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Juvenile Offenders and Re-offending Rates - Literature review Example

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Juvenile Offenders and Re – offending Rates: the Case of Non – custodial Sentences in the UK Name Institution name Different cultures have different ways of dealing with juvenile offenders.1 Crime in most countries is seen as misbehaviour that needs to be punished.2 Some prefer incarceration as a way of deterrence and incapacitation, and others more rehabilitative activities in order to reduce re – offending rates…
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Juvenile Offenders and Re-offending Rates
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Download file to see previous pages There have been global trends in treatment of juvenile offenders. Until the 1970’s, juvenile offenders were punished for their crimes, but it was recognized that their age was to be considered. The 1980’s then witnessed a rise in punishment approach to juvenile offenders.4 Since 2000, risk factors have been used to determine which communities have a higher probability of producing juvenile offenders.5 These communities are then encouraged through central policymaking to eliminate these factors.6 However, recent approach implies elimination of crime rates and strict punishment of the committed crimes.7 It does not apply rehabilitation or concern with re – offending rates. Such system, inspired by the American system of policing, punishing and shaming juvenile offenders has been applied in the UK ever since the 1990’s.8 Globalization has been blamed for such a development. According to the critics, globalization has promoted neo – liberalism and individual responsibility, which results in blaming the juvenile offender.9 As a result, juvenile incarceration rates are high in the UK relative to other countries. ...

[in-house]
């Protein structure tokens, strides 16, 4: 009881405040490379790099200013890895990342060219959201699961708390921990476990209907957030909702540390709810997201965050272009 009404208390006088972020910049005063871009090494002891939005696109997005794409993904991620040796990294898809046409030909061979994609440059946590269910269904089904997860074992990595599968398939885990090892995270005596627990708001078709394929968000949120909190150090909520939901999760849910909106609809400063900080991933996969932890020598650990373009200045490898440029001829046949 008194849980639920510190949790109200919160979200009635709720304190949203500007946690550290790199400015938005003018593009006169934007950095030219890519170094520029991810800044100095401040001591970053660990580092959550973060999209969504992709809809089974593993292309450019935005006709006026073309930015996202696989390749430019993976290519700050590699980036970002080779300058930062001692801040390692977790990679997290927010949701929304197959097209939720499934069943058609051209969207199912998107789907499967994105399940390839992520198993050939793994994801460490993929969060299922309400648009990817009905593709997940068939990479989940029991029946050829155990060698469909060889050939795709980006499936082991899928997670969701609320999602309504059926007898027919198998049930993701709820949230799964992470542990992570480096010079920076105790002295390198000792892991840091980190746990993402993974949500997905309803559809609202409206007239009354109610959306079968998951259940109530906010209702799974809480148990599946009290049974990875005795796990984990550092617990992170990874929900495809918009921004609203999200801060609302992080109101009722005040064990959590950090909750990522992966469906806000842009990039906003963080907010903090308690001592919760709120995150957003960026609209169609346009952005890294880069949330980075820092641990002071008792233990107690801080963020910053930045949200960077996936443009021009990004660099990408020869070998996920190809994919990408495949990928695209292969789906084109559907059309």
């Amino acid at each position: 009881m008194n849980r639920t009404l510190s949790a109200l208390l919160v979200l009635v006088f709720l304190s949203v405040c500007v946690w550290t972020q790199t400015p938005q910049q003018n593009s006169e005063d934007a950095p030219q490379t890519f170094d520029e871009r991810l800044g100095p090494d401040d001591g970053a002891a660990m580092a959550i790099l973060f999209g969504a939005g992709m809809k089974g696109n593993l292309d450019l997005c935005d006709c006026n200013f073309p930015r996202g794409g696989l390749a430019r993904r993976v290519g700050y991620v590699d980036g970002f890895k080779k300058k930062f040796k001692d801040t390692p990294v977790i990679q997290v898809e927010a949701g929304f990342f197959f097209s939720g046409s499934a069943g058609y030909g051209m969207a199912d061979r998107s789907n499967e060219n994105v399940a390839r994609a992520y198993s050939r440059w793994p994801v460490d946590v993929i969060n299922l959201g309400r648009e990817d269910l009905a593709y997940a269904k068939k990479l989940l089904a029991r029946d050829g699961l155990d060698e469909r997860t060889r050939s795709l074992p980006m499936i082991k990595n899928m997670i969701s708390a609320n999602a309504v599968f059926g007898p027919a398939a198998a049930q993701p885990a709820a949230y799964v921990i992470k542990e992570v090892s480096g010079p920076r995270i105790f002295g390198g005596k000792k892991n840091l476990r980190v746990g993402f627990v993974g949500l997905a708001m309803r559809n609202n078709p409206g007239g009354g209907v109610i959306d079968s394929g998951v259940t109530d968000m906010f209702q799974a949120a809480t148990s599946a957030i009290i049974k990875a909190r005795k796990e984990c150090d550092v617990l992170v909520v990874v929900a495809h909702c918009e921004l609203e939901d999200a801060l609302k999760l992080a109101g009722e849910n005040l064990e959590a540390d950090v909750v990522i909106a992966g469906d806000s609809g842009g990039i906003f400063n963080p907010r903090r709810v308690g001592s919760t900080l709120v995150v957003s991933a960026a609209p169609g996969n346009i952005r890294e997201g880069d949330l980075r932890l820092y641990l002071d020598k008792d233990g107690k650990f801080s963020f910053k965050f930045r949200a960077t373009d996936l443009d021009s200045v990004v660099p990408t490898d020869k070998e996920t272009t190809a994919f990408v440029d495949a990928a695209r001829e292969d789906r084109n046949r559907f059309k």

Scotland in Europe.12 One reason is lower age of criminal responsibility, which leads to more juveniles being prosecuted and awarded custodial sentence.13 There is a disconnection between the central government and local agents. In the UK, non – custodial sentence is preferred and promoted by the policymakers.14 Social Enquiry Reports (SER), which are written by social workers and stand at disposal to judges and sheriffs, promote the prescribed policy. However, the judges mostly misinterpret the recommendations, or decide to disregard them.15 The government on one hand aims to punish the crimes, but on the other hand prevent them. As a result, such action might also be misinterpreted by some judges. Local communities also affect the implementation of central government’s decisions. In South – West of the UK, one in ten sentences is custodial sentence, whereas in West Midlands one in five community sentences are custodial sentences.16 Such an approach by judges and communities changes the impact of governmental policies and decisions.17 As a result, England and Wales experienced decreasing rates of juvenile re – offending, even though these decreases are slight. According to the Ministry of Justice report from 2010, Between April 2009 and March 2010, there were approximately 110,000 juvenile offenders. 18 Less than 38,000 of them were re – offenders. Thus, the re – offending rate was 33.3 per cent, and the average number of re – offences for these individuals was 2.79. 19 There was a 0.4 percentage point decrease in re – offending rate of juveniles since 2000, though risk assessment of the juvenile offenders indicates high probability of re – offending.20 In Australia, a mild system, re – offending rates are visibly lower for non – custodial ...Download file to see next pagesRead More
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